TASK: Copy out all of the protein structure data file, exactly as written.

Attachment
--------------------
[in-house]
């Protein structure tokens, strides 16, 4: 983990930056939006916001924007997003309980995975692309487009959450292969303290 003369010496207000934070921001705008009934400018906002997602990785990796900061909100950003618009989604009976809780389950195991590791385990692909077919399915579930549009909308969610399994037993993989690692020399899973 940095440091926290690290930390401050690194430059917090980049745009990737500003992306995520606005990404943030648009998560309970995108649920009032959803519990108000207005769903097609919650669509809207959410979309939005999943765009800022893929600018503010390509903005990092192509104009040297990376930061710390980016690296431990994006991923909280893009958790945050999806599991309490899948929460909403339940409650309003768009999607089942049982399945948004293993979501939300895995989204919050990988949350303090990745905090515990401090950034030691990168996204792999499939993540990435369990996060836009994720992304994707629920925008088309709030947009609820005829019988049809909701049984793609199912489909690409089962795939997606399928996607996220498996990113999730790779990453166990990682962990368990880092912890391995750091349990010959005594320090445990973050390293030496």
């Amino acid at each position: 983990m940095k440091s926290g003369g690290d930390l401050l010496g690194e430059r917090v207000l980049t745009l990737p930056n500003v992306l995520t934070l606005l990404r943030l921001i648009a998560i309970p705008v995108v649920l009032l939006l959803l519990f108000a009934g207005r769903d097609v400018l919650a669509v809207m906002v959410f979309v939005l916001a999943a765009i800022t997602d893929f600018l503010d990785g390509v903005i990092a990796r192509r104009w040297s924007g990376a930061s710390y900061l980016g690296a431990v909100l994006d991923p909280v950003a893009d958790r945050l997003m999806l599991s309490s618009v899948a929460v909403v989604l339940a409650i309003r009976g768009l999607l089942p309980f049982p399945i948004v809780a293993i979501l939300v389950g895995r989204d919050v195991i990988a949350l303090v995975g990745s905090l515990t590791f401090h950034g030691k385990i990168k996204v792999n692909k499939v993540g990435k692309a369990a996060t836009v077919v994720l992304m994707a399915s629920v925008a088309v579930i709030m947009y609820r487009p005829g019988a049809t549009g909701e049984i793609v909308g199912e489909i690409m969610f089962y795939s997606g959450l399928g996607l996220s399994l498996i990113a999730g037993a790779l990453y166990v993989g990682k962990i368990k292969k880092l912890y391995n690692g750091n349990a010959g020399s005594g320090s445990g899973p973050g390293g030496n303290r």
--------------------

[in-house]
């Protein structure tokens, strides 16, 4: 983990930056939006916001924007997003309980995975692309487009959450292969303290 003369010496207000934070921001705008009934400018906002997602990785990796900061909100950003618009989604009976809780389950195991590791385990692909077919399915579930549009909308969610399994037993993989690692020399899973 940095440091926290690290930390401050690194430059917090980049745009990737500003992306995520606005990404943030648009998560309970995108649920009032959803519990108000207005769903097609919650669509809207959410979309939005999943765009800022893929600018503010390509903005990092192509104009040297990376930061710390980016690296431990994006991923909280893009958790945050999806599991309490899948929460909403339940409650309003768009999607089942049982399945948004293993979501939300895995989204919050990988949350303090990745905090515990401090950034030691990168996204792999499939993540990435369990996060836009994720992304994707629920925008088309709030947009609820005829019988049809909701049984793609199912489909690409089962795939997606399928996607996220498996990113999730790779990453166990990682962990368990880092912890391995750091349990010959005594320090445990973050390293030496």
């Amino acid at each position: 983990m940095k440091s926290g003369g690290d930390l401050l010496g690194e430059r917090v207000l980049t745009l990737p930056n500003v992306l995520t934070l606005l990404r943030l921001i648009a998560i309970p705008v995108v649920l009032l939006l959803l519990f108000a009934g207005r769903d097609v400018l919650a669509v809207m906002v959410f979309v939005l916001a999943a765009i800022t997602d893929f600018l503010d990785g390509v903005i990092a990796r192509r104009w040297s924007g990376a930061s710390y900061l980016g690296a431990v909100l994006d991923p909280v950003a893009d958790r945050l997003m999806l599991s309490s618009v899948a929460v909403v989604l339940a409650i309003r009976g768009l999607l089942p309980f049982p399945i948004v809780a293993i979501l939300v389950g895995r989204d919050v195991i990988a949350l303090v995975g990745s905090l515990t590791f401090h950034g030691k385990i990168k996204v792999n692909k499939v993540g990435k692309a369990a996060t836009v077919v994720l992304m994707a399915s629920v925008a088309v579930i709030m947009y609820r487009p005829g019988a049809t549009g909701e049984i793609v909308g199912e489909i690409m969610f089962y795939s997606g959450l399928g996607l996220s399994l498996i990113a999730g037993a790779l990453y166990v993989g990682k962990i368990k292969k880092l912890y391995n690692g750091n349990a010959g020399s005594g320090s445990g899973p973050g390293g030496n303290r």